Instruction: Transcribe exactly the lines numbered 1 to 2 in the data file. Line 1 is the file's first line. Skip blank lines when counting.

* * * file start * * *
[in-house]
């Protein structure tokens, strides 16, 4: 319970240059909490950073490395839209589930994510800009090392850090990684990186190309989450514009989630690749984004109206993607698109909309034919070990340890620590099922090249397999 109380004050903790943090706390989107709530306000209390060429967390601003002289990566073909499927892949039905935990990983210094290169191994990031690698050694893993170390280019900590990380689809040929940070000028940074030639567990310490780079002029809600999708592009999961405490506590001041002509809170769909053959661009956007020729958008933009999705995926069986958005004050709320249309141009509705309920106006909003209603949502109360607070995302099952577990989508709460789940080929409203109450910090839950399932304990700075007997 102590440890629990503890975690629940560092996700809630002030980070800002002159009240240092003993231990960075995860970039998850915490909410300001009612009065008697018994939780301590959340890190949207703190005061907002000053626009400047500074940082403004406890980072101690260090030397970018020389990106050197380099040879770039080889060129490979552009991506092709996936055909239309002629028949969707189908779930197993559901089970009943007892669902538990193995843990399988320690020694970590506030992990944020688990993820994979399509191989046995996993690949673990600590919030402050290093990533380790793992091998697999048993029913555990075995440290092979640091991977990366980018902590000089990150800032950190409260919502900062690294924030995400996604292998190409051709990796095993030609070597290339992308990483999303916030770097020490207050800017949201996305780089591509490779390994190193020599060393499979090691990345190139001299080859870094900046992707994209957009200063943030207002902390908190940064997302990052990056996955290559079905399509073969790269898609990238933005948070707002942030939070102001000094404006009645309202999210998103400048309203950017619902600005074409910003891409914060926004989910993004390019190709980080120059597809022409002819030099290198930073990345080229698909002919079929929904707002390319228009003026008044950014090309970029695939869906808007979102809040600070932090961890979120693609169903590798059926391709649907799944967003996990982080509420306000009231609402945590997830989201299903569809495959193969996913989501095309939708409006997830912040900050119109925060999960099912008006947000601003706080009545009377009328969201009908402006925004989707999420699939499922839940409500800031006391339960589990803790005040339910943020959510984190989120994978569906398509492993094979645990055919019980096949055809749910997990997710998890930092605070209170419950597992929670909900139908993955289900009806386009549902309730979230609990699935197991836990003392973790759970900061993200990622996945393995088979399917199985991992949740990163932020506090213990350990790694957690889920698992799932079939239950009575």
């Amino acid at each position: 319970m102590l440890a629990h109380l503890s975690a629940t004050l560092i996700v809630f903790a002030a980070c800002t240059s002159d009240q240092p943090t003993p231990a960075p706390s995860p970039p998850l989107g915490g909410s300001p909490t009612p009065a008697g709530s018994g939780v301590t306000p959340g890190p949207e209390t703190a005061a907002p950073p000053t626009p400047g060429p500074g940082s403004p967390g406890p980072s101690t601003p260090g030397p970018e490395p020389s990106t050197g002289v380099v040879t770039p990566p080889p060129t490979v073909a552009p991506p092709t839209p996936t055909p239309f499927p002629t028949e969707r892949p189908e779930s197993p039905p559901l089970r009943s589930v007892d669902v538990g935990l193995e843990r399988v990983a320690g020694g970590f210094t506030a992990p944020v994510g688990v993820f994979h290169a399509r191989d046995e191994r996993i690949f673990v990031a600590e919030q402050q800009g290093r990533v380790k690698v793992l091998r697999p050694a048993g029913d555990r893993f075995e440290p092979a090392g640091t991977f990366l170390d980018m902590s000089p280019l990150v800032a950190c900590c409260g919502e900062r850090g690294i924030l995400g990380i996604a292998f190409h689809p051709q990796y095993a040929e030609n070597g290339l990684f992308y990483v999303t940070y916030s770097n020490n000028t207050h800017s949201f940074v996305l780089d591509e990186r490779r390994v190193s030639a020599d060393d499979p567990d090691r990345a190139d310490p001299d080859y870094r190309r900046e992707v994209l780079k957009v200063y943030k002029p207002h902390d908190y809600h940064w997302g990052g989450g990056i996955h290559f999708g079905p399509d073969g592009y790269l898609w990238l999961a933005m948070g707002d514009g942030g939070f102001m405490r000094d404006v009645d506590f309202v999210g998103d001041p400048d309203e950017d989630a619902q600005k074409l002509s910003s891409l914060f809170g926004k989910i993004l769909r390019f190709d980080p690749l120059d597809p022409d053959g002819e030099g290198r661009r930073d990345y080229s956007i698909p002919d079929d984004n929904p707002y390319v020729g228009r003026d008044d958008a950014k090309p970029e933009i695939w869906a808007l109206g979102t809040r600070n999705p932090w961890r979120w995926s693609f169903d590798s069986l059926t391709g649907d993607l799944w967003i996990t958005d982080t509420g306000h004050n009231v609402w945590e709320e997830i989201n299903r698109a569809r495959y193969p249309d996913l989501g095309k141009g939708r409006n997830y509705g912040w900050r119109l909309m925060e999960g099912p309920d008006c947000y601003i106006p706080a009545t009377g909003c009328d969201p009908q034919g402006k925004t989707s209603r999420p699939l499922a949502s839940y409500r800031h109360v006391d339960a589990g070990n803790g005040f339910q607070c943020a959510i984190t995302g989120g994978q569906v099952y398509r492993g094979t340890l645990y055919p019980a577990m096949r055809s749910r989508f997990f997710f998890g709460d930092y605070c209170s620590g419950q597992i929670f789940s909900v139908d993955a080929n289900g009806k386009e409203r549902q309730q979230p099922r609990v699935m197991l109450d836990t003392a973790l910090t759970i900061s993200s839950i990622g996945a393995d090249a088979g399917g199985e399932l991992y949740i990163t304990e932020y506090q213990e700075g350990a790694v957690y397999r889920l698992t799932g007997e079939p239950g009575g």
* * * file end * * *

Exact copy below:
[in-house]
């Protein structure tokens, strides 16, 4: 319970240059909490950073490395839209589930994510800009090392850090990684990186190309989450514009989630690749984004109206993607698109909309034919070990340890620590099922090249397999 109380004050903790943090706390989107709530306000209390060429967390601003002289990566073909499927892949039905935990990983210094290169191994990031690698050694893993170390280019900590990380689809040929940070000028940074030639567990310490780079002029809600999708592009999961405490506590001041002509809170769909053959661009956007020729958008933009999705995926069986958005004050709320249309141009509705309920106006909003209603949502109360607070995302099952577990989508709460789940080929409203109450910090839950399932304990700075007997 102590440890629990503890975690629940560092996700809630002030980070800002002159009240240092003993231990960075995860970039998850915490909410300001009612009065008697018994939780301590959340890190949207703190005061907002000053626009400047500074940082403004406890980072101690260090030397970018020389990106050197380099040879770039080889060129490979552009991506092709996936055909239309002629028949969707189908779930197993559901089970009943007892669902538990193995843990399988320690020694970590506030992990944020688990993820994979399509191989046995996993690949673990600590919030402050290093990533380790793992091998697999048993029913555990075995440290092979640091991977990366980018902590000089990150800032950190409260919502900062690294924030995400996604292998190409051709990796095993030609070597290339992308990483999303916030770097020490207050800017949201996305780089591509490779390994190193020599060393499979090691990345190139001299080859870094900046992707994209957009200063943030207002902390908190940064997302990052990056996955290559079905399509073969790269898609990238933005948070707002942030939070102001000094404006009645309202999210998103400048309203950017619902600005074409910003891409914060926004989910993004390019190709980080120059597809022409002819030099290198930073990345080229698909002919079929929904707002390319228009003026008044950014090309970029695939869906808007979102809040600070932090961890979120693609169903590798059926391709649907799944967003996990982080509420306000009231609402945590997830989201299903569809495959193969996913989501095309939708409006997830912040900050119109925060999960099912008006947000601003706080009545009377009328969201009908402006925004989707999420699939499922839940409500800031006391339960589990803790005040339910943020959510984190989120994978569906398509492993094979645990055919019980096949055809749910997990997710998890930092605070209170419950597992929670909900139908993955289900009806386009549902309730979230609990699935197991836990003392973790759970900061993200990622996945393995088979399917199985991992949740990163932020506090213990350990790694957690889920698992799932079939239950009575």